“Bang, bang from the closet walls,
The schoolhouse halls,
The shotgun’s loaded.
Push me and I’ll push back.
I’m done asking, I demand.” –
Rise Against, from “Make It Stop”

“I’m not afraid of machines. I don’t think the robots are taking over. I think the men who play with toys have taken over. And if we don’t take the toys out of their hands, we’re fools.” – Ray Bradbury

 

When I was in grad school, I usually stopped in Paducah, KY as a halfway point between my parents’ home in North Carolina, and my own home in Iowa. The first time I stopped in Paducah, it was late afternoon, and I asked the woman who checked me into my hotel for suggestions of things to do. It was a blustery late December day, the type that didn’t make me want to do things outside – except for the fact I’d been stuck in my car for the previous 10 hours.

Put a gun in your hand, open the chamber. Take a revolver, an assault rifle, a shotgun. Load it.

You’ll first feel the dense mass of steel, polymer, or wood weight in your palms. You’ll roll the cylinder, if there is one, pop it open and snap it shut. You’ll learn the distinct snicks and clicks of safety levers and shells and the hammer. With a shotgun, you’ll beware the bite of the spring snap after you shove the last round in the loading port. You’ll see that it takes time for untrained fingers: slipping single bullets into the chamber, loading multiple cartridges into the magazine. You’ll count as you shoot. The sound of each shot will be extra startling if you shoot indoors the first time: WHOUUM for the 357 Magnum. TAP TAP for the 22. You won’t help but wonder about all the pockmarks in the ceiling and sidewalls from previous bullets poorly aimed. Gunpowder will make a shocking cloud. You’ll leave with black marks on your hands, and you’ll smell faintly of fireworks.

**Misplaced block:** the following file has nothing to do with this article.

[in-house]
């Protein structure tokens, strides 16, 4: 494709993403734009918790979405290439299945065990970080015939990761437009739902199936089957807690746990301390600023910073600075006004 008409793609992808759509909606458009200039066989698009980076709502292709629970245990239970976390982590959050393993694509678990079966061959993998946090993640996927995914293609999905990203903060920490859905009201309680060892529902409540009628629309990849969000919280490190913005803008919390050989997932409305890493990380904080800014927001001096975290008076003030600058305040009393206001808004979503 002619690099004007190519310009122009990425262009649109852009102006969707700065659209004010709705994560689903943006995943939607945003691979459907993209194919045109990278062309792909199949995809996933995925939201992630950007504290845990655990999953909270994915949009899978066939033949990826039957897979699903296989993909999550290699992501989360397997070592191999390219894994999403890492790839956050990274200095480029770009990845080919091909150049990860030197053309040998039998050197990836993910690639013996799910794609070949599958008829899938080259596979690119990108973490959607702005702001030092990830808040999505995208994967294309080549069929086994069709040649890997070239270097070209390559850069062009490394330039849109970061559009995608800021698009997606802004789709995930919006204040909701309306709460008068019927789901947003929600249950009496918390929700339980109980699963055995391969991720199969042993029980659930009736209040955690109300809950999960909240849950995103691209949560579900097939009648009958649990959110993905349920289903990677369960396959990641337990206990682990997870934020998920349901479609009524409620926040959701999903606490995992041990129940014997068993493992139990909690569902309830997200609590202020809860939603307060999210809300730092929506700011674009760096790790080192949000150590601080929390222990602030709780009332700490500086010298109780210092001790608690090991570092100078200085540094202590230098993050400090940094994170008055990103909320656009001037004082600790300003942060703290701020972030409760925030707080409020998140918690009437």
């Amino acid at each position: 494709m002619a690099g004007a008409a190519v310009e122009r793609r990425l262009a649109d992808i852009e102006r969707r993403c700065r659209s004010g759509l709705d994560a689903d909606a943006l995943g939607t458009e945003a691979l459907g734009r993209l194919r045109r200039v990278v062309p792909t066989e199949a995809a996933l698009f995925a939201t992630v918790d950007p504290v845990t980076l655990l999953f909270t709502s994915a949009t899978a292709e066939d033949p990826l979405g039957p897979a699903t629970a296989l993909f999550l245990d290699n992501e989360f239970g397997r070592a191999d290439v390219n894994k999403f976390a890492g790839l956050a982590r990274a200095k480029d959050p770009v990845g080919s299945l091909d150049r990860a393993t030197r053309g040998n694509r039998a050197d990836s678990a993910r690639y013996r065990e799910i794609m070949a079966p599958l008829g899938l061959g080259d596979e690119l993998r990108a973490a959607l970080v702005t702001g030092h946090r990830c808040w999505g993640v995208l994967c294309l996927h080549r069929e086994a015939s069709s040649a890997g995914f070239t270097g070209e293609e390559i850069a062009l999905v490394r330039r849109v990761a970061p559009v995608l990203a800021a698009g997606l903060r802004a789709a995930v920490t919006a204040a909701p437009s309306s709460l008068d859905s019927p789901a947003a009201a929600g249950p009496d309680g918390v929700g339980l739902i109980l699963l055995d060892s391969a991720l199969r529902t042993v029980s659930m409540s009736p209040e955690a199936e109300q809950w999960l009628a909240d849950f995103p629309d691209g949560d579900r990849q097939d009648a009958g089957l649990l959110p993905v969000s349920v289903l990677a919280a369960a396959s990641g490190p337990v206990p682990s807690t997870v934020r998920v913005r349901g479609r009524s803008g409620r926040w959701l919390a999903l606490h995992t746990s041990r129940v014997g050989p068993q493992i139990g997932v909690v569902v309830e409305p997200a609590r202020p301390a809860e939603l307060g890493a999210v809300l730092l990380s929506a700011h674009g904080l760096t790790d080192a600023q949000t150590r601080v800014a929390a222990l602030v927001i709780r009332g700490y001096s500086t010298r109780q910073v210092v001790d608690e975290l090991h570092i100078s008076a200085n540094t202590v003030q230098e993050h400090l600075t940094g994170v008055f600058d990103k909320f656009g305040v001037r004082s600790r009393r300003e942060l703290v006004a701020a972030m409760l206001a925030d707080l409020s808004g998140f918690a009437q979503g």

I clawed at the unforgiving cushions of the back seat of our rental Camry, sweat pouring from my brow and running down the sides of my neck to pool unpleasantly around my shirt collar, my back arched as my muscles clenched and spasmed. I don’t know how long the drive was, only that the minutes screamed endlessly, like a man getting sucked into a wind tunnel in a better class of action movie. Traffic lights shone bright – so bright! – scorching my retinas, flaring like an ammunition dump explosion in a lower class of romantic comedy.